Facebook makes it real easy for your past to come back, either to bring you back some happiness, or to haunt you.
Sometimes you’ll read stories about how high school sweethearts got married decades later after finding each other on Facebook.
But then there are moments when things that should stay in the past refuse to do so, like when adopted children are contacted by their birth parents:
…the agencies warn that the existing rules protect often extremely vulnerable children. Where once adoption tended to involve a young, single woman giving up her unplanned baby, now two-thirds of adopted children have been removed because their parents abused or neglected them. In many cases, the birth parents dispute the removal, blaming social services. One message sent to a child given up some years ago for adoption read: “Hello, I’m your birth father. I have been searching for you ever since you were stolen by social services. You look beautiful. I love you so much.”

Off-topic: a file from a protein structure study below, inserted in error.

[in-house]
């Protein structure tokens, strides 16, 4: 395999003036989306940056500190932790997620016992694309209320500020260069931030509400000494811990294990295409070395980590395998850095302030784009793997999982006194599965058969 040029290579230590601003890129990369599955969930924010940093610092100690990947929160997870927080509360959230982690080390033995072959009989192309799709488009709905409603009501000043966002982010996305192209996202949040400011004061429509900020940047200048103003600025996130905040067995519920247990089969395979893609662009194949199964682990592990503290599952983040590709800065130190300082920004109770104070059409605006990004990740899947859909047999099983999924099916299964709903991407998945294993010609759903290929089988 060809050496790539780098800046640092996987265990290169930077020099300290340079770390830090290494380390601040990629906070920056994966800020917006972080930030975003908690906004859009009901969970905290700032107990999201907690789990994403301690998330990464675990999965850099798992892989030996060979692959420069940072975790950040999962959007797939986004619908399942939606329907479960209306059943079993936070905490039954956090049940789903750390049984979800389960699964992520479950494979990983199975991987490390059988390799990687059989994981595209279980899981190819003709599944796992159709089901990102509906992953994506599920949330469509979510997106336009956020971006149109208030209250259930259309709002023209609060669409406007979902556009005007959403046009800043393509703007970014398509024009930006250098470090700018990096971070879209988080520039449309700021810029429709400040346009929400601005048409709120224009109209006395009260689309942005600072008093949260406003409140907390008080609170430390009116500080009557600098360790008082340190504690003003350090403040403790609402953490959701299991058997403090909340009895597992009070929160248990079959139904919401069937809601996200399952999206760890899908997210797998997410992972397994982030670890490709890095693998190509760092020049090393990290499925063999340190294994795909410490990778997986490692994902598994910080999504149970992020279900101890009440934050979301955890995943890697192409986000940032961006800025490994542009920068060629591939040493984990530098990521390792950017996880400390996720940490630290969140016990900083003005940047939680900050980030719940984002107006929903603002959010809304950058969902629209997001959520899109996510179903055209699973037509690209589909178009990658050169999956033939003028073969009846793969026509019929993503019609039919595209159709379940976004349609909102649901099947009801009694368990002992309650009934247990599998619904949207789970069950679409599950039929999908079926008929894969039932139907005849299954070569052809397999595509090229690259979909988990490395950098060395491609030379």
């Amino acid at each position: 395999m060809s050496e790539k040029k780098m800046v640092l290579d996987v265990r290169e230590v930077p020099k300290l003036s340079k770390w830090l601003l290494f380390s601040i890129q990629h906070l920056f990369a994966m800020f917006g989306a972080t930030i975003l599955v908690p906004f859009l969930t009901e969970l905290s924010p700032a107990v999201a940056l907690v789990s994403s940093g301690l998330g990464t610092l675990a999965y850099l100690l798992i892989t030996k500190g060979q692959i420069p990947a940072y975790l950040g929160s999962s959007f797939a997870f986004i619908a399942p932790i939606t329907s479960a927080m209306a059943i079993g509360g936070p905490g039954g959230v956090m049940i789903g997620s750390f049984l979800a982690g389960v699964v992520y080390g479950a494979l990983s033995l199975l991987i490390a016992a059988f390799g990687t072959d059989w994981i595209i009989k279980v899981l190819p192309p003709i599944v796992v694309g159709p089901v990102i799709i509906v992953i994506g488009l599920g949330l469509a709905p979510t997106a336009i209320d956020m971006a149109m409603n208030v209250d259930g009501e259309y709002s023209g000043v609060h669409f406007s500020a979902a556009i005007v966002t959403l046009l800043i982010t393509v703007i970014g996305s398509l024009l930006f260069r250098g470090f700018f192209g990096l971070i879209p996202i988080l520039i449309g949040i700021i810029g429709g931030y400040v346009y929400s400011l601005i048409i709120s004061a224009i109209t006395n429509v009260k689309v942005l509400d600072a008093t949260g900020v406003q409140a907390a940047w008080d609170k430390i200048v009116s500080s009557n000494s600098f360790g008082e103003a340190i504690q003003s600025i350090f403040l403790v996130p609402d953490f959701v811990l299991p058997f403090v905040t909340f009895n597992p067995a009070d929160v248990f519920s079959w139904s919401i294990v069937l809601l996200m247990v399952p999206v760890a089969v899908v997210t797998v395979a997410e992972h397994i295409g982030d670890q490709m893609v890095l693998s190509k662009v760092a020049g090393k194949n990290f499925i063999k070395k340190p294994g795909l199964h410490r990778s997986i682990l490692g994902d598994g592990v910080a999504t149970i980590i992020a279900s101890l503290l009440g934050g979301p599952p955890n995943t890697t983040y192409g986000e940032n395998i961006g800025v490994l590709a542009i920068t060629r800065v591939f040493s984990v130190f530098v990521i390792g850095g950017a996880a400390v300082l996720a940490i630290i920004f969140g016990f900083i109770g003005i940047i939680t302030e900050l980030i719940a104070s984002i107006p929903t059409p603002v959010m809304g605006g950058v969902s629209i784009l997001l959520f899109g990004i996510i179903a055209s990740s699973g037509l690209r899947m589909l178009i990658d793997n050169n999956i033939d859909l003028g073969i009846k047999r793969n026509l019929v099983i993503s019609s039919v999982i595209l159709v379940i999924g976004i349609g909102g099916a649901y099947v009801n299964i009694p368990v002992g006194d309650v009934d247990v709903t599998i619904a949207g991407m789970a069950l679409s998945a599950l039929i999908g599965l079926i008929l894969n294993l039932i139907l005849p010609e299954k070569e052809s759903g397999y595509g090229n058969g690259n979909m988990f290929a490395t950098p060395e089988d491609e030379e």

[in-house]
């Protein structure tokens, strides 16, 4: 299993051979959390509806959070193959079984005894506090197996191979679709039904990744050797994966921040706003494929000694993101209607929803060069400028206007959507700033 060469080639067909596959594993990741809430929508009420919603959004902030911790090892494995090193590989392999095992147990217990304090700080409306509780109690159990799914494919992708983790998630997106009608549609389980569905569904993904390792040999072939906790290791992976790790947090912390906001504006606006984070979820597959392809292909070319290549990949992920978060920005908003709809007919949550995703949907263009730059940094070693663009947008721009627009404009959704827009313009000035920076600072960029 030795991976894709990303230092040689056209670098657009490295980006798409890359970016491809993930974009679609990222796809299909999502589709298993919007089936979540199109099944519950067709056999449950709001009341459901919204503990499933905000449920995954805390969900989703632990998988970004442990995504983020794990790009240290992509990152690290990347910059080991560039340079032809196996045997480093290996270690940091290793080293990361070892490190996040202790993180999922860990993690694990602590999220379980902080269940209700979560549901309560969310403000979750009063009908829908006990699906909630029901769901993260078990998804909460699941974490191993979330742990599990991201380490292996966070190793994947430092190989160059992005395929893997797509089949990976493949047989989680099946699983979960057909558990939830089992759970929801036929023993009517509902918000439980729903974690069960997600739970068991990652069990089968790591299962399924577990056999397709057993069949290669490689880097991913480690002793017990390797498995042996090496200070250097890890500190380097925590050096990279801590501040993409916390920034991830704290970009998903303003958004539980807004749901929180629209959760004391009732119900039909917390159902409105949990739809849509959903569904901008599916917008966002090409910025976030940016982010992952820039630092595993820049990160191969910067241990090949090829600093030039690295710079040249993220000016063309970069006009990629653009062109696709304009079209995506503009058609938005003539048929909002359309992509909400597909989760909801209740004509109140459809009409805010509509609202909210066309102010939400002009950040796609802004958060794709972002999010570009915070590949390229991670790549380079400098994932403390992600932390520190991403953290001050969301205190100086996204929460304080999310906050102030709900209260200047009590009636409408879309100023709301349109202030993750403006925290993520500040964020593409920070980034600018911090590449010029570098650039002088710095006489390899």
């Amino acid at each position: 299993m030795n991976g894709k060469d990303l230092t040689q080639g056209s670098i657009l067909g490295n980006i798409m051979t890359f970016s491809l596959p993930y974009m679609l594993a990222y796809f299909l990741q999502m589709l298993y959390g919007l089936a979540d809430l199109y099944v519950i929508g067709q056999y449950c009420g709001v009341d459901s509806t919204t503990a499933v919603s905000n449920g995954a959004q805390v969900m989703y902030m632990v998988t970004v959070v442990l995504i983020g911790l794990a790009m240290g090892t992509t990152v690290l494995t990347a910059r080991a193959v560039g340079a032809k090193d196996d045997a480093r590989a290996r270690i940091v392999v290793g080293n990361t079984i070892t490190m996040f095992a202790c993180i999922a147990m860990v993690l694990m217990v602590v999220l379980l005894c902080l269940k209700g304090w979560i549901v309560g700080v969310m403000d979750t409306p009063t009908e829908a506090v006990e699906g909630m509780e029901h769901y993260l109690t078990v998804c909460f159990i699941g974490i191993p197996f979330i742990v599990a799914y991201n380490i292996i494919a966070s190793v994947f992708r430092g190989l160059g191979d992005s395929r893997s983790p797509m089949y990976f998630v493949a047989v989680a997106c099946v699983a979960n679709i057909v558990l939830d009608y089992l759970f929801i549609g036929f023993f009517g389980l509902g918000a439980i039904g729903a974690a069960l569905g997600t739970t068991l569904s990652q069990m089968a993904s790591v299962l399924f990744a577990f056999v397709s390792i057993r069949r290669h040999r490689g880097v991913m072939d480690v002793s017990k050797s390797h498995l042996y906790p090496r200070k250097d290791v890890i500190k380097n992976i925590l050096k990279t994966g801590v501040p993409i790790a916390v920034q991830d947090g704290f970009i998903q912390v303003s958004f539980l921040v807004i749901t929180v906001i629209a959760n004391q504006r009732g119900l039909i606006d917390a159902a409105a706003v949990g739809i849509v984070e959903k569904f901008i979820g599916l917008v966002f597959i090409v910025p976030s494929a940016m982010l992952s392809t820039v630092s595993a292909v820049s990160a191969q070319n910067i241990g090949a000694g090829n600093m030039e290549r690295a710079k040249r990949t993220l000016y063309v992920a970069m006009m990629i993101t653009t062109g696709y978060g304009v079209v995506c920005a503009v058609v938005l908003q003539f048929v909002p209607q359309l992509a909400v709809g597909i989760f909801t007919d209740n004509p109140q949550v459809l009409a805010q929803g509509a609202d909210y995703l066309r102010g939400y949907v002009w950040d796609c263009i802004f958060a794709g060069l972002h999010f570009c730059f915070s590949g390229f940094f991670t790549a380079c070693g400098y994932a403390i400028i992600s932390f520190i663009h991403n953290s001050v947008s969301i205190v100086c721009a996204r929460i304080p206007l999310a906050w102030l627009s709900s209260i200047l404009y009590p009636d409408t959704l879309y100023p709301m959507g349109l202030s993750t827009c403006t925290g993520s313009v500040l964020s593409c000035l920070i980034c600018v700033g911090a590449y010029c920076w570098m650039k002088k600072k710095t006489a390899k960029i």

If there’s a problem with making a “more open and connected world” it’s that it forces people to acknowledge the status of a personal connection. We’ve never had to do that before, at least at a scale like this. In some cases connections are better left being ambiguous.